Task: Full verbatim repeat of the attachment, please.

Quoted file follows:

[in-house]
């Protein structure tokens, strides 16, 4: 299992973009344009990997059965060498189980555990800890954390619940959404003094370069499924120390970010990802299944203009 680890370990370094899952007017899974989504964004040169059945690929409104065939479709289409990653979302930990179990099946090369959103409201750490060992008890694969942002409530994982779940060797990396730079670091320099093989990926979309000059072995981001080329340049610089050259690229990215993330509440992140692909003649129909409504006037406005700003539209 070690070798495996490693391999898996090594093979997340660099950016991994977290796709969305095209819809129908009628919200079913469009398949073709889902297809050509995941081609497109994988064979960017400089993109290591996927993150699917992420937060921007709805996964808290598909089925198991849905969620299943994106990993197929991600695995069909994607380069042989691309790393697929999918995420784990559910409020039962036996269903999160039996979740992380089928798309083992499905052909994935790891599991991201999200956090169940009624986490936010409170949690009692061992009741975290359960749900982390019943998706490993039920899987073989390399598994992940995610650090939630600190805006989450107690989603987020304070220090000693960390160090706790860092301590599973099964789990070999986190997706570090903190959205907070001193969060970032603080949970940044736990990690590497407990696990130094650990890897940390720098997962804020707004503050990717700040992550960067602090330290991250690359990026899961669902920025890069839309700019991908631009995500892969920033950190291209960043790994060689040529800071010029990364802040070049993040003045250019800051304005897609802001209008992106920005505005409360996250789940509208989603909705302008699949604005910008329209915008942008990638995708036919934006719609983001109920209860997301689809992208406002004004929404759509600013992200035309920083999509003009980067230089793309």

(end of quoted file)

[in-house]
């Protein structure tokens, strides 16, 4: 299992973009344009990997059965060498189980555990800890954390619940959404003094370069499924120390970010990802299944203009 680890370990370094899952007017899974989504964004040169059945690929409104065939479709289409990653979302930990179990099946090369959103409201750490060992008890694969942002409530994982779940060797990396730079670091320099093989990926979309000059072995981001080329340049610089050259690229990215993330509440992140692909003649129909409504006037406005700003539209 070690070798495996490693391999898996090594093979997340660099950016991994977290796709969305095209819809129908009628919200079913469009398949073709889902297809050509995941081609497109994988064979960017400089993109290591996927993150699917992420937060921007709805996964808290598909089925198991849905969620299943994106990993197929991600695995069909994607380069042989691309790393697929999918995420784990559910409020039962036996269903999160039996979740992380089928798309083992499905052909994935790891599991991201999200956090169940009624986490936010409170949690009692061992009741975290359960749900982390019943998706490993039920899987073989390399598994992940995610650090939630600190805006989450107690989603987020304070220090000693960390160090706790860092301590599973099964789990070999986190997706570090903190959205907070001193969060970032603080949970940044736990990690590497407990696990130094650990890897940390720098997962804020707004503050990717700040992550960067602090330290991250690359990026899961669902920025890069839309700019991908631009995500892969920033950190291209960043790994060689040529800071010029990364802040070049993040003045250019800051304005897609802001209008992106920005505005409360996250789940509208989603909705302008699949604005910008329209915008942008990638995708036919934006719609983001109920209860997301689809992208406002004004929404759509600013992200035309920083999509003009980067230089793309």